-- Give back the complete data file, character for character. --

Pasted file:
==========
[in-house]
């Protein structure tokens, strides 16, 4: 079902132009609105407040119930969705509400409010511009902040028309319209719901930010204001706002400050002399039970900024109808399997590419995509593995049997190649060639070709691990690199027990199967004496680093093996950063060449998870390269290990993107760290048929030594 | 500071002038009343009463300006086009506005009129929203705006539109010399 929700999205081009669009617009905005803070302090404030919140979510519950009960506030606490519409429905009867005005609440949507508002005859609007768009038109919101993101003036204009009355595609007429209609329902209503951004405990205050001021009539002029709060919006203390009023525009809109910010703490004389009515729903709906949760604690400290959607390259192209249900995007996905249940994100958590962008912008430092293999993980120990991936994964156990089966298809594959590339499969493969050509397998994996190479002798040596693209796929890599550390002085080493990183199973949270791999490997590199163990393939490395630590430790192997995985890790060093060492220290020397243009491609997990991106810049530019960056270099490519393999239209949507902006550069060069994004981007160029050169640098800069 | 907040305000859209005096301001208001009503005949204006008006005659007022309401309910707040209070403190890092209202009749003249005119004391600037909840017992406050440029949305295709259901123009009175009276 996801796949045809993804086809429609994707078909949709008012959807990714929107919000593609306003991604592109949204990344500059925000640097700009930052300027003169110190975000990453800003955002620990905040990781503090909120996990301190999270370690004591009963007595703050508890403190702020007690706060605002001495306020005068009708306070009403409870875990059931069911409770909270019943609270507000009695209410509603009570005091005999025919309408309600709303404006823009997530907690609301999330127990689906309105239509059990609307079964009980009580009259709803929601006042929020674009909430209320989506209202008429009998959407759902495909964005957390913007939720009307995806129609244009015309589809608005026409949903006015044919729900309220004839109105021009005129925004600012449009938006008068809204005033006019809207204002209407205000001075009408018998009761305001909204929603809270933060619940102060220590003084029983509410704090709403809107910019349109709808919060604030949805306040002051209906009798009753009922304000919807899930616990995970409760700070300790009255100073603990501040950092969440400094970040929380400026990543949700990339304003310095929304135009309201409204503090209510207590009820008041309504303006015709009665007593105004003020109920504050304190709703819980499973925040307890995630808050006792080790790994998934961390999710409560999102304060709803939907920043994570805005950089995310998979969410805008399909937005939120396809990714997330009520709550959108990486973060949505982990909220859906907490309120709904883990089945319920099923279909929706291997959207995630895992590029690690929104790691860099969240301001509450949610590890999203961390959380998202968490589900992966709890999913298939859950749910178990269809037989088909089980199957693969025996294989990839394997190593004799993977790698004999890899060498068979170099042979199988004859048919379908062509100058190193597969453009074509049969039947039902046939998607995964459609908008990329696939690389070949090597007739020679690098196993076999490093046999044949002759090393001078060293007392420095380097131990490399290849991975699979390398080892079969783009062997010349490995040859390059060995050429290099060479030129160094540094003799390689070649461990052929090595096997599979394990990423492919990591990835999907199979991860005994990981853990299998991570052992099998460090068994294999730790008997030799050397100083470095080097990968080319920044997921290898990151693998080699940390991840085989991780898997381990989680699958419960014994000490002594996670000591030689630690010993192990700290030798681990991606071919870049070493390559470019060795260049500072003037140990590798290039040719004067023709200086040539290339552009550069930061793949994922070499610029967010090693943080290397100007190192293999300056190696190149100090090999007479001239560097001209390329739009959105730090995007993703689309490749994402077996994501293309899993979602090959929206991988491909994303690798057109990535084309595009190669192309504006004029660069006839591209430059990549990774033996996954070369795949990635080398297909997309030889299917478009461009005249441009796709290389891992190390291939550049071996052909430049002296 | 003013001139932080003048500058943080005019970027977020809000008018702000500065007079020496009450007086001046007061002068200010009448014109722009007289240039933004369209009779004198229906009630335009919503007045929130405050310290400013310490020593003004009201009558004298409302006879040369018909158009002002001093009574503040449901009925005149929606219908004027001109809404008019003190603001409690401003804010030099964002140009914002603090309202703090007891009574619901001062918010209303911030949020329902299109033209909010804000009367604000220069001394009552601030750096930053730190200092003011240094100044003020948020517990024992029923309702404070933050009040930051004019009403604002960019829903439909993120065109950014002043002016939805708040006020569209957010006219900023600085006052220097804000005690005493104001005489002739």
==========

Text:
[in-house]
């Protein structure tokens, strides 16, 4: 079902132009609105407040119930969705509400409010511009902040028309319209719901930010204001706002400050002399039970900024109808399997590419995509593995049997190649060639070709691990690199027990199967004496680093093996950063060449998870390269290990993107760290048929030594 | 500071002038009343009463300006086009506005009129929203705006539109010399 929700999205081009669009617009905005803070302090404030919140979510519950009960506030606490519409429905009867005005609440949507508002005859609007768009038109919101993101003036204009009355595609007429209609329902209503951004405990205050001021009539002029709060919006203390009023525009809109910010703490004389009515729903709906949760604690400290959607390259192209249900995007996905249940994100958590962008912008430092293999993980120990991936994964156990089966298809594959590339499969493969050509397998994996190479002798040596693209796929890599550390002085080493990183199973949270791999490997590199163990393939490395630590430790192997995985890790060093060492220290020397243009491609997990991106810049530019960056270099490519393999239209949507902006550069060069994004981007160029050169640098800069 | 907040305000859209005096301001208001009503005949204006008006005659007022309401309910707040209070403190890092209202009749003249005119004391600037909840017992406050440029949305295709259901123009009175009276 996801796949045809993804086809429609994707078909949709008012959807990714929107919000593609306003991604592109949204990344500059925000640097700009930052300027003169110190975000990453800003955002620990905040990781503090909120996990301190999270370690004591009963007595703050508890403190702020007690706060605002001495306020005068009708306070009403409870875990059931069911409770909270019943609270507000009695209410509603009570005091005999025919309408309600709303404006823009997530907690609301999330127990689906309105239509059990609307079964009980009580009259709803929601006042929020674009909430209320989506209202008429009998959407759902495909964005957390913007939720009307995806129609244009015309589809608005026409949903006015044919729900309220004839109105021009005129925004600012449009938006008068809204005033006019809207204002209407205000001075009408018998009761305001909204929603809270933060619940102060220590003084029983509410704090709403809107910019349109709808919060604030949805306040002051209906009798009753009922304000919807899930616990995970409760700070300790009255100073603990501040950092969440400094970040929380400026990543949700990339304003310095929304135009309201409204503090209510207590009820008041309504303006015709009665007593105004003020109920504050304190709703819980499973925040307890995630808050006792080790790994998934961390999710409560999102304060709803939907920043994570805005950089995310998979969410805008399909937005939120396809990714997330009520709550959108990486973060949505982990909220859906907490309120709904883990089945319920099923279909929706291997959207995630895992590029690690929104790691860099969240301001509450949610590890999203961390959380998202968490589900992966709890999913298939859950749910178990269809037989088909089980199957693969025996294989990839394997190593004799993977790698004999890899060498068979170099042979199988004859048919379908062509100058190193597969453009074509049969039947039902046939998607995964459609908008990329696939690389070949090597007739020679690098196993076999490093046999044949002759090393001078060293007392420095380097131990490399290849991975699979390398080892079969783009062997010349490995040859390059060995050429290099060479030129160094540094003799390689070649461990052929090595096997599979394990990423492919990591990835999907199979991860005994990981853990299998991570052992099998460090068994294999730790008997030799050397100083470095080097990968080319920044997921290898990151693998080699940390991840085989991780898997381990989680699958419960014994000490002594996670000591030689630690010993192990700290030798681990991606071919870049070493390559470019060795260049500072003037140990590798290039040719004067023709200086040539290339552009550069930061793949994922070499610029967010090693943080290397100007190192293999300056190696190149100090090999007479001239560097001209390329739009959105730090995007993703689309490749994402077996994501293309899993979602090959929206991988491909994303690798057109990535084309595009190669192309504006004029660069006839591209430059990549990774033996996954070369795949990635080398297909997309030889299917478009461009005249441009796709290389891992190390291939550049071996052909430049002296 | 003013001139932080003048500058943080005019970027977020809000008018702000500065007079020496009450007086001046007061002068200010009448014109722009007289240039933004369209009779004198229906009630335009919503007045929130405050310290400013310490020593003004009201009558004298409302006879040369018909158009002002001093009574503040449901009925005149929606219908004027001109809404008019003190603001409690401003804010030099964002140009914002603090309202703090007891009574619901001062918010209303911030949020329902299109033209909010804000009367604000220069001394009552601030750096930053730190200092003011240094100044003020948020517990024992029923309702404070933050009040930051004019009403604002960019829903439909993120065109950014002043002016939805708040006020569209957010006219900023600085006052220097804000005690005493104001005489002739």